In The Search to Belong: Rethinking Intimacy, Community, and Small Groups (Grand Rapids: Zondervan, 2003), Joseph R. Myers challenges evangelicals to think creatively about how people belong. He utilizes the work done by Edward Hall explaining that there are four â€œspacesâ€ or levels of connecting in which people relate and commit: Public, Social, Personal and Intimate. He makes the observation that churches largely function on the â€œpublicâ€ and â€œintimateâ€ levels with the goal of involving all attendees in the â€œintimateâ€ space of small groups. He then suggests a different approach in which the church legitimizes relationships in all four spaces without attempting to move people to spaces where they are uncomfortable.
If I understand Myers correctly, in public spaces we interact indirectly with and through others. For example, a worship service, a Bible study or the crowd watching a sports event would be a public space. In such contexts we deal with other people indirectly centered on a common interest. In this space there is little vulnerability.
In social spaces we relate our stories to others and hear their stories. This is a sharing of history, experiences and relationships that does not require privacy. Such sharing is an invitation into someone elseâ€™s life at a limited and comfortable level of vulnerability.
In personal spaces we share our private hopes and dreams to a few special people. This involves a partnership or commitment towards togetherness and connection. Communication is deeper than merely verbal. Acceptance of others occurs in spite of knowledge of personal shortcomings, which implies a deeper level of vulnerability.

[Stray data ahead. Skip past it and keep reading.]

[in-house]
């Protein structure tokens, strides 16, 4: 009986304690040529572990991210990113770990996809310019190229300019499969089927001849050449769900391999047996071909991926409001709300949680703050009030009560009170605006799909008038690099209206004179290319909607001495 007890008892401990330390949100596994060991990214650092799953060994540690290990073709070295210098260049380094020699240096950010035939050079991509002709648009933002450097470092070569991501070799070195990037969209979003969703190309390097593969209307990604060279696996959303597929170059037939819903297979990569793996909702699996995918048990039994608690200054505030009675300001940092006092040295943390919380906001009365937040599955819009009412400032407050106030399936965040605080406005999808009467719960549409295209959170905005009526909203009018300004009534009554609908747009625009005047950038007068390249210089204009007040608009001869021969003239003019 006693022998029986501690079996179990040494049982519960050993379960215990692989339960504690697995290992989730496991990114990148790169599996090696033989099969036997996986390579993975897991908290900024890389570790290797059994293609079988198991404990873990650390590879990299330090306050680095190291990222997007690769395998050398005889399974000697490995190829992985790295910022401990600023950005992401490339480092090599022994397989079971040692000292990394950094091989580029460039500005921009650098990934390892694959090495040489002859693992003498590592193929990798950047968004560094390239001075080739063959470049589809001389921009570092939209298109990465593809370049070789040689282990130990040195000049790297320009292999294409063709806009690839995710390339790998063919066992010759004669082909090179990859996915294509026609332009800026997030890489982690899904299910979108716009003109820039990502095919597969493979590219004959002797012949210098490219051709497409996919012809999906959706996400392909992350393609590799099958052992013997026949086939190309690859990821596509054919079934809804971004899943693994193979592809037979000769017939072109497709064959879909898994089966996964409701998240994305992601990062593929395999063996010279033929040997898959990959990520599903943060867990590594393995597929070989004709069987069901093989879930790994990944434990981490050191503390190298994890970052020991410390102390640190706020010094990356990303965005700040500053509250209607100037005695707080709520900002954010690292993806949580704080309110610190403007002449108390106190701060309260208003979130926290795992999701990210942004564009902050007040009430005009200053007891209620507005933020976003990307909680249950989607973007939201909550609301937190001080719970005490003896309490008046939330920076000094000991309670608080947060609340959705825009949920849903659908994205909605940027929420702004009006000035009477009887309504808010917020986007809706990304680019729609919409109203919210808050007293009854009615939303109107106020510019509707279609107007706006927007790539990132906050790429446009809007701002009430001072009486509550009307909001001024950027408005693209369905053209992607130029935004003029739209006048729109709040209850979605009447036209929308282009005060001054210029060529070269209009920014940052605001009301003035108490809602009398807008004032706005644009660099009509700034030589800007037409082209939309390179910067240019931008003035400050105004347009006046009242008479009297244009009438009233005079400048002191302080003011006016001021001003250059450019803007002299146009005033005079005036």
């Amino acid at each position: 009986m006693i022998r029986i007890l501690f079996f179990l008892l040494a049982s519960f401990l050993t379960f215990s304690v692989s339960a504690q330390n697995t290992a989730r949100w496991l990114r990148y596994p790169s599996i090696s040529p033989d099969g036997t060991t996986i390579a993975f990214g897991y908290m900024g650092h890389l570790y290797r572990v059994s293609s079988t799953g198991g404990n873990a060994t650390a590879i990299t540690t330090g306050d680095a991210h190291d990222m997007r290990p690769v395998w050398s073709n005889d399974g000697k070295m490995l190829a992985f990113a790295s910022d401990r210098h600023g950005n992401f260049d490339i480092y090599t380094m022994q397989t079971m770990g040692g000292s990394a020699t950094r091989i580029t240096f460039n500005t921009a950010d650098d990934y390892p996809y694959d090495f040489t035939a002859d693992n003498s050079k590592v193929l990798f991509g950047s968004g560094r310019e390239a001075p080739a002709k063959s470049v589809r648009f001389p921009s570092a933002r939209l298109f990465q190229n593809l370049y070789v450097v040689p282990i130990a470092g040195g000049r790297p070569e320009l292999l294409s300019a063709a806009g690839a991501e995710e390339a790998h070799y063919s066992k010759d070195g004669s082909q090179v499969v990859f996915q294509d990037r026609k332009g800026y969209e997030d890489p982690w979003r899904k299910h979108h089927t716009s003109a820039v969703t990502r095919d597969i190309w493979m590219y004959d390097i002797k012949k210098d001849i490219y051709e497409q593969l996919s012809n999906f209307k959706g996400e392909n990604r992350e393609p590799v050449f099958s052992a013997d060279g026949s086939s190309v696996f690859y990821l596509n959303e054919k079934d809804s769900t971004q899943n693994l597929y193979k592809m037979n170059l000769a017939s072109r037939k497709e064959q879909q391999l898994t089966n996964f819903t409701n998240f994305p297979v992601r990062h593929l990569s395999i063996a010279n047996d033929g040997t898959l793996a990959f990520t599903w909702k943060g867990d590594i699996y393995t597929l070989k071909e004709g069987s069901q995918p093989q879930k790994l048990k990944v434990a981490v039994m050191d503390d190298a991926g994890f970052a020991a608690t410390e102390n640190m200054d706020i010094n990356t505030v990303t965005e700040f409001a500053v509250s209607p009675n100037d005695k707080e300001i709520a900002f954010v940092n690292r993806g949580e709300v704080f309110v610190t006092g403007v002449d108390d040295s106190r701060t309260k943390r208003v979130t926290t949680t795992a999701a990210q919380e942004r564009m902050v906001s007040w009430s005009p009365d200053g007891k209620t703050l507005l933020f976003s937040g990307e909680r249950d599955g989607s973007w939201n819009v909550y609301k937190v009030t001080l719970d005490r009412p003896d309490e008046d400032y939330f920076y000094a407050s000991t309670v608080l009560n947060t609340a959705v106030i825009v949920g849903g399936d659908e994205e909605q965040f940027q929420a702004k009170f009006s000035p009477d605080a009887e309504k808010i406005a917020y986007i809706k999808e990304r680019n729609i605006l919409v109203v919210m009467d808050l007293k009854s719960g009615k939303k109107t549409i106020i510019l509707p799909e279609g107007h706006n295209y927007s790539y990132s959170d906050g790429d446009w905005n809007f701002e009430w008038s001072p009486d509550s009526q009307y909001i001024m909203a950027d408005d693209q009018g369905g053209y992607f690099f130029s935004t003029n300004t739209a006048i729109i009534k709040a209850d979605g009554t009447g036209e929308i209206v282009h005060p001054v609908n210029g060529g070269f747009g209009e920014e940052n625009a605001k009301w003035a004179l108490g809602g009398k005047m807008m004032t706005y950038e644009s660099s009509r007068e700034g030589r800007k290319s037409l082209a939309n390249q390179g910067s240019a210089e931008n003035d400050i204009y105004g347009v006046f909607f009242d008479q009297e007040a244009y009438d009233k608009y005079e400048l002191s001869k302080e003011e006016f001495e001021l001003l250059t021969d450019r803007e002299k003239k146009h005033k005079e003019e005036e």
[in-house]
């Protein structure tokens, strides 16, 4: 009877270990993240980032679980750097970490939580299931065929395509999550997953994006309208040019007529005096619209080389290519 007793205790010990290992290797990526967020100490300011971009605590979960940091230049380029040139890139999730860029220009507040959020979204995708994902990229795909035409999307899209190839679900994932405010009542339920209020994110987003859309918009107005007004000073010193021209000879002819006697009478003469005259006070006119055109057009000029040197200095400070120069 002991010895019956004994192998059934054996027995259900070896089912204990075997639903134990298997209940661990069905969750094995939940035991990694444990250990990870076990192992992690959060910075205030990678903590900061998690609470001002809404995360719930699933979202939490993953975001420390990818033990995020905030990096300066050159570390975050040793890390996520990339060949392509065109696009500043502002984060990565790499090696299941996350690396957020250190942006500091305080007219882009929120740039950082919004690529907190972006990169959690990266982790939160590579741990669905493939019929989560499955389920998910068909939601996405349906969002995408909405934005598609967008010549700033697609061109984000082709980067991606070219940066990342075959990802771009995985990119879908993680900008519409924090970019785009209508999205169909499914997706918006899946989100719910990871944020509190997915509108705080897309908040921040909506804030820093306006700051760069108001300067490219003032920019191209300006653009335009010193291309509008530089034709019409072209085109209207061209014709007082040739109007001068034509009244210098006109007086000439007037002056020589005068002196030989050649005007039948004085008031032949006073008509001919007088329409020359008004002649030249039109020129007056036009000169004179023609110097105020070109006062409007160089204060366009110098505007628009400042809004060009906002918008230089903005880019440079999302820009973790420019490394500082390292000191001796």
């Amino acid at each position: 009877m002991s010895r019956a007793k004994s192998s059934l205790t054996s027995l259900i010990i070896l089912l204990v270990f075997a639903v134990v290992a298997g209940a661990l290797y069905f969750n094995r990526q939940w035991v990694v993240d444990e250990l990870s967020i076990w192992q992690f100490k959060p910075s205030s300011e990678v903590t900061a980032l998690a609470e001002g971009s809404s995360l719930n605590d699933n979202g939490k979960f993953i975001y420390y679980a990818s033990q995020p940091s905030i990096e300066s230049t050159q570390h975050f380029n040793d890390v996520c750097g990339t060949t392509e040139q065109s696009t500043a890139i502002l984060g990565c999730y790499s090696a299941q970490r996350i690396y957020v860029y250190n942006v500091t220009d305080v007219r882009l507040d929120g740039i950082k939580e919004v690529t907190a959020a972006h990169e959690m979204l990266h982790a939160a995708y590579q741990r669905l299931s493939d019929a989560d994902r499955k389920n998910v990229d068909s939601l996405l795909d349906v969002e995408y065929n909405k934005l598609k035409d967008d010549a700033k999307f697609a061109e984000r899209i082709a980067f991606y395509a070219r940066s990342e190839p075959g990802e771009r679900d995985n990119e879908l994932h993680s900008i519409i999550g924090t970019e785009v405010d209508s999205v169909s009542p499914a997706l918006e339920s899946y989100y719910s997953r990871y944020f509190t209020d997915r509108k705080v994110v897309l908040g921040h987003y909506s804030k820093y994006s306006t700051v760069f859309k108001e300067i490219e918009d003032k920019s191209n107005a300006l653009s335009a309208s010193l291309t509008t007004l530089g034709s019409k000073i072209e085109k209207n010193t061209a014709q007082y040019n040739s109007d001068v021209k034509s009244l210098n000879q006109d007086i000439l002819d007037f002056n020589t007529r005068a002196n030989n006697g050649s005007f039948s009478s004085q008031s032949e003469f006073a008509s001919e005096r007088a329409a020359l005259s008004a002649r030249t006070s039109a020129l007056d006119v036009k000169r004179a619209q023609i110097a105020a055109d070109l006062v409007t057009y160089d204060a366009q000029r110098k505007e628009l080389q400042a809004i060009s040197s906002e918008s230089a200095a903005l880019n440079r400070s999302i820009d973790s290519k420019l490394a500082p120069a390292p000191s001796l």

In our intimate spaces we connect deeply and openly. We are â€œnaked and not ashamedâ€. More than simply physical nearness, this includes vulnerability to the point that betrayal would result in lasting wounds.
This concept of four spaces is a good tool for evaluating relationships in cross-cultural ministry as well. All four spaces are present in other cultures, but they will have different emphases and boundaries. I have never met the wife of one my friends in Pakistan, even though we have known each other for several years and I have been to his house several times. We have a relationship at a social level, and we are both comfortable with the limitations this implies. For the church planter, the relational boundaries people set need to be respected, rather than overcome. The goal becomes one of encouraging spiritual development within the level of relationship where people feel comfortable, rather than moving them on to another â€œspace.â€